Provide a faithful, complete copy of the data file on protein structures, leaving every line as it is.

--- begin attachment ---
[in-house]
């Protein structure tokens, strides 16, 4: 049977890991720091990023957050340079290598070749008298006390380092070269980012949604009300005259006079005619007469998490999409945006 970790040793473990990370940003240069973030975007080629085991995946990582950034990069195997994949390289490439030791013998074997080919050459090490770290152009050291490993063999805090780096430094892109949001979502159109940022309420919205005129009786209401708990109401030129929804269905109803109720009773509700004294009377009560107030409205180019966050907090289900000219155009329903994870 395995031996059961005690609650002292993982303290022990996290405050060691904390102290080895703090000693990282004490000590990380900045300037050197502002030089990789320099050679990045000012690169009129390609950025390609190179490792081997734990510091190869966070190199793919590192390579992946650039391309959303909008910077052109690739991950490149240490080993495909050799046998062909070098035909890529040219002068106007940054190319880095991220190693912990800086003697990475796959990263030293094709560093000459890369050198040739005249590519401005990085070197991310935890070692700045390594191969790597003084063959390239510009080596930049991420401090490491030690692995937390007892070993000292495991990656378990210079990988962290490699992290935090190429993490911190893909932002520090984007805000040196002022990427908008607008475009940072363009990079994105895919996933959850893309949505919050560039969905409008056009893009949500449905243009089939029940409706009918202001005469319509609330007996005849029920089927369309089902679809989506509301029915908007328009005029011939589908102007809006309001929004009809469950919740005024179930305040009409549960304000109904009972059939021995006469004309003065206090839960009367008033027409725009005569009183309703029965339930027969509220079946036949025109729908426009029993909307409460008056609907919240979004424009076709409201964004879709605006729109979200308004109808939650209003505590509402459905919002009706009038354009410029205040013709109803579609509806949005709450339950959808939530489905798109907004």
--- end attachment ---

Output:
[in-house]
């Protein structure tokens, strides 16, 4: 049977890991720091990023957050340079290598070749008298006390380092070269980012949604009300005259006079005619007469998490999409945006 970790040793473990990370940003240069973030975007080629085991995946990582950034990069195997994949390289490439030791013998074997080919050459090490770290152009050291490993063999805090780096430094892109949001979502159109940022309420919205005129009786209401708990109401030129929804269905109803109720009773509700004294009377009560107030409205180019966050907090289900000219155009329903994870 395995031996059961005690609650002292993982303290022990996290405050060691904390102290080895703090000693990282004490000590990380900045300037050197502002030089990789320099050679990045000012690169009129390609950025390609190179490792081997734990510091190869966070190199793919590192390579992946650039391309959303909008910077052109690739991950490149240490080993495909050799046998062909070098035909890529040219002068106007940054190319880095991220190693912990800086003697990475796959990263030293094709560093000459890369050198040739005249590519401005990085070197991310935890070692700045390594191969790597003084063959390239510009080596930049991420401090490491030690692995937390007892070993000292495991990656378990210079990988962290490699992290935090190429993490911190893909932002520090984007805000040196002022990427908008607008475009940072363009990079994105895919996933959850893309949505919050560039969905409008056009893009949500449905243009089939029940409706009918202001005469319509609330007996005849029920089927369309089902679809989506509301029915908007328009005029011939589908102007809006309001929004009809469950919740005024179930305040009409549960304000109904009972059939021995006469004309003065206090839960009367008033027409725009005569009183309703029965339930027969509220079946036949025109729908426009029993909307409460008056609907919240979004424009076709409201964004879709605006729109979200308004109808939650209003505590509402459905919002009706009038354009410029205040013709109803579609509806949005709450339950959808939530489905798109907004």